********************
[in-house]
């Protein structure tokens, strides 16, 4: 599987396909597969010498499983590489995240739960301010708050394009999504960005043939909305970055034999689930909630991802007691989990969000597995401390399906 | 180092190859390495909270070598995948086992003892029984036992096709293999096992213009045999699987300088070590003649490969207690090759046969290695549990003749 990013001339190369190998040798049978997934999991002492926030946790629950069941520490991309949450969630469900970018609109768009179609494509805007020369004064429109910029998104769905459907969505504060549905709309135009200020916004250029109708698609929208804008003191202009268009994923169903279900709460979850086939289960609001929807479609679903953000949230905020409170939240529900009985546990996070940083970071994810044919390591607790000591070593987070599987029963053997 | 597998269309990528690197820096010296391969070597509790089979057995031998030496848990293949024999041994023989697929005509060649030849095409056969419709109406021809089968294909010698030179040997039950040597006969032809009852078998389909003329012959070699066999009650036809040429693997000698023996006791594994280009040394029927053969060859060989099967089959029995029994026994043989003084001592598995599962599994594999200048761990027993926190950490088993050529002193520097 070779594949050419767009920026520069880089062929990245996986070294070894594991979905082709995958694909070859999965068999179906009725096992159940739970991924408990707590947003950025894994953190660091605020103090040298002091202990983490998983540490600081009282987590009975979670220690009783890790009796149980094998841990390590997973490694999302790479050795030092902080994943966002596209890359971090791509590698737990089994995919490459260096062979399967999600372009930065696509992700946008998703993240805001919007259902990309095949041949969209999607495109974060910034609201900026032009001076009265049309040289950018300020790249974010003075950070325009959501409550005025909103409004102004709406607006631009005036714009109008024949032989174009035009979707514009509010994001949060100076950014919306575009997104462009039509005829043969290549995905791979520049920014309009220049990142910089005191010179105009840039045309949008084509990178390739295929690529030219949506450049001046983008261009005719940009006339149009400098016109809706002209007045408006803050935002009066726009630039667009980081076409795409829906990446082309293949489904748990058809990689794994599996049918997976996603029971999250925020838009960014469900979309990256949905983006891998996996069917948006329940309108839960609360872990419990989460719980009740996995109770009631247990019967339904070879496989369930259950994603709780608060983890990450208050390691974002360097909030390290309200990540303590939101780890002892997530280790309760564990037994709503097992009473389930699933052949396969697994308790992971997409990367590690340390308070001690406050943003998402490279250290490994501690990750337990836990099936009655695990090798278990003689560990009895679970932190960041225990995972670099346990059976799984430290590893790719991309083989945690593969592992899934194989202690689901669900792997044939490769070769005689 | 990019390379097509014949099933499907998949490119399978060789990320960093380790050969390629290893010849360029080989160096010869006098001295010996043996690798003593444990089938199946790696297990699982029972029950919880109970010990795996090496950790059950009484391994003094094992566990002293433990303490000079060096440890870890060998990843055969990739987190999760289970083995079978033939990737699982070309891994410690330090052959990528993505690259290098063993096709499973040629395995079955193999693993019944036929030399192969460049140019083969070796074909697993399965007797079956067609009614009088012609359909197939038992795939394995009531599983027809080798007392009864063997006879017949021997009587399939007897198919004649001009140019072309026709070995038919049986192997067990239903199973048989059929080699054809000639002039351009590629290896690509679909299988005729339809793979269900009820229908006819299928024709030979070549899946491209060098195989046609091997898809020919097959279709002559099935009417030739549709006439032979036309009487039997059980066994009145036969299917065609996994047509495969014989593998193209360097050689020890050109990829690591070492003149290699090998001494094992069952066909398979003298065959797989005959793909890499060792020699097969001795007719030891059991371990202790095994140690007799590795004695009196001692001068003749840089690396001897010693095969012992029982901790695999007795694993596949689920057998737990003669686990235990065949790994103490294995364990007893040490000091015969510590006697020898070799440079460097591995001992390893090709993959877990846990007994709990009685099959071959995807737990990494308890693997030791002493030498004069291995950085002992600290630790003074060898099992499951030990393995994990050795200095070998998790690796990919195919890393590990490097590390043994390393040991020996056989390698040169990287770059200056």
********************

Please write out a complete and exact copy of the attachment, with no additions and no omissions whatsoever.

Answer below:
[in-house]
């Protein structure tokens, strides 16, 4: 599987396909597969010498499983590489995240739960301010708050394009999504960005043939909305970055034999689930909630991802007691989990969000597995401390399906 | 180092190859390495909270070598995948086992003892029984036992096709293999096992213009045999699987300088070590003649490969207690090759046969290695549990003749 990013001339190369190998040798049978997934999991002492926030946790629950069941520490991309949450969630469900970018609109768009179609494509805007020369004064429109910029998104769905459907969505504060549905709309135009200020916004250029109708698609929208804008003191202009268009994923169903279900709460979850086939289960609001929807479609679903953000949230905020409170939240529900009985546990996070940083970071994810044919390591607790000591070593987070599987029963053997 | 597998269309990528690197820096010296391969070597509790089979057995031998030496848990293949024999041994023989697929005509060649030849095409056969419709109406021809089968294909010698030179040997039950040597006969032809009852078998389909003329012959070699066999009650036809040429693997000698023996006791594994280009040394029927053969060859060989099967089959029995029994026994043989003084001592598995599962599994594999200048761990027993926190950490088993050529002193520097 070779594949050419767009920026520069880089062929990245996986070294070894594991979905082709995958694909070859999965068999179906009725096992159940739970991924408990707590947003950025894994953190660091605020103090040298002091202990983490998983540490600081009282987590009975979670220690009783890790009796149980094998841990390590997973490694999302790479050795030092902080994943966002596209890359971090791509590698737990089994995919490459260096062979399967999600372009930065696509992700946008998703993240805001919007259902990309095949041949969209999607495109974060910034609201900026032009001076009265049309040289950018300020790249974010003075950070325009959501409550005025909103409004102004709406607006631009005036714009109008024949032989174009035009979707514009509010994001949060100076950014919306575009997104462009039509005829043969290549995905791979520049920014309009220049990142910089005191010179105009840039045309949008084509990178390739295929690529030219949506450049001046983008261009005719940009006339149009400098016109809706002209007045408006803050935002009066726009630039667009980081076409795409829906990446082309293949489904748990058809990689794994599996049918997976996603029971999250925020838009960014469900979309990256949905983006891998996996069917948006329940309108839960609360872990419990989460719980009740996995109770009631247990019967339904070879496989369930259950994603709780608060983890990450208050390691974002360097909030390290309200990540303590939101780890002892997530280790309760564990037994709503097992009473389930699933052949396969697994308790992971997409990367590690340390308070001690406050943003998402490279250290490994501690990750337990836990099936009655695990090798278990003689560990009895679970932190960041225990995972670099346990059976799984430290590893790719991309083989945690593969592992899934194989202690689901669900792997044939490769070769005689 | 990019390379097509014949099933499907998949490119399978060789990320960093380790050969390629290893010849360029080989160096010869006098001295010996043996690798003593444990089938199946790696297990699982029972029950919880109970010990795996090496950790059950009484391994003094094992566990002293433990303490000079060096440890870890060998990843055969990739987190999760289970083995079978033939990737699982070309891994410690330090052959990528993505690259290098063993096709499973040629395995079955193999693993019944036929030399192969460049140019083969070796074909697993399965007797079956067609009614009088012609359909197939038992795939394995009531599983027809080798007392009864063997006879017949021997009587399939007897198919004649001009140019072309026709070995038919049986192997067990239903199973048989059929080699054809000639002039351009590629290896690509679909299988005729339809793979269900009820229908006819299928024709030979070549899946491209060098195989046609091997898809020919097959279709002559099935009417030739549709006439032979036309009487039997059980066994009145036969299917065609996994047509495969014989593998193209360097050689020890050109990829690591070492003149290699090998001494094992069952066909398979003298065959797989005959793909890499060792020699097969001795007719030891059991371990202790095994140690007799590795004695009196001692001068003749840089690396001897010693095969012992029982901790695999007795694993596949689920057998737990003669686990235990065949790994103490294995364990007893040490000091015969510590006697020898070799440079460097591995001992390893090709993959877990846990007994709990009685099959071959995807737990990494308890693997030791002493030498004069291995950085002992600290630790003074060898099992499951030990393995994990050795200095070998998790690796990919195919890393590990490097590390043994390393040991020996056989390698040169990287770059200056």